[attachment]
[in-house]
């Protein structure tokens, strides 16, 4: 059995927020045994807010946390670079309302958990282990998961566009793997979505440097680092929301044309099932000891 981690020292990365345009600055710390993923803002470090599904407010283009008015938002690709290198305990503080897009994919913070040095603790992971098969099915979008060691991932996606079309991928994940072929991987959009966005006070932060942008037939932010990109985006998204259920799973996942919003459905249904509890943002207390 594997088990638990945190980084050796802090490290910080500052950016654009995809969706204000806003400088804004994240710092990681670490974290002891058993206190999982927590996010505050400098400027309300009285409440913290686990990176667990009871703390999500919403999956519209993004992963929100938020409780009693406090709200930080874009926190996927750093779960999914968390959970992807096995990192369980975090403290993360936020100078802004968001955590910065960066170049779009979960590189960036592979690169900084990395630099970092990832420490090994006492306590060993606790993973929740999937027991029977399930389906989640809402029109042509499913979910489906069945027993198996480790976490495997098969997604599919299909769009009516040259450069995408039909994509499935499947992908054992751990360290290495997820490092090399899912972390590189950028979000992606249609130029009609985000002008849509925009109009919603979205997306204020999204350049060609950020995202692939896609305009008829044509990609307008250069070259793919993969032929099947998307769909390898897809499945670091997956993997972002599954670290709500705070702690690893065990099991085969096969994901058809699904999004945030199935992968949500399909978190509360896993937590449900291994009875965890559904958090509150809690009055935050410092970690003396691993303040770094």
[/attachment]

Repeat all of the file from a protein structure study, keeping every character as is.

[in-house]
């Protein structure tokens, strides 16, 4: 059995927020045994807010946390670079309302958990282990998961566009793997979505440097680092929301044309099932000891 981690020292990365345009600055710390993923803002470090599904407010283009008015938002690709290198305990503080897009994919913070040095603790992971098969099915979008060691991932996606079309991928994940072929991987959009966005006070932060942008037939932010990109985006998204259920799973996942919003459905249904509890943002207390 594997088990638990945190980084050796802090490290910080500052950016654009995809969706204000806003400088804004994240710092990681670490974290002891058993206190999982927590996010505050400098400027309300009285409440913290686990990176667990009871703390999500919403999956519209993004992963929100938020409780009693406090709200930080874009926190996927750093779960999914968390959970992807096995990192369980975090403290993360936020100078802004968001955590910065960066170049779009979960590189960036592979690169900084990395630099970092990832420490090994006492306590060993606790993973929740999937027991029977399930389906989640809402029109042509499913979910489906069945027993198996480790976490495997098969997604599919299909769009009516040259450069995408039909994509499935499947992908054992751990360290290495997820490092090399899912972390590189950028979000992606249609130029009609985000002008849509925009109009919603979205997306204020999204350049060609950020995202692939896609305009008829044509990609307008250069070259793919993969032929099947998307769909390898897809499945670091997956993997972002599954670290709500705070702690690893065990099991085969096969994901058809699904999004945030199935992968949500399909978190509360896993937590449900291994009875965890559904958090509150809690009055935050410092970690003396691993303040770094």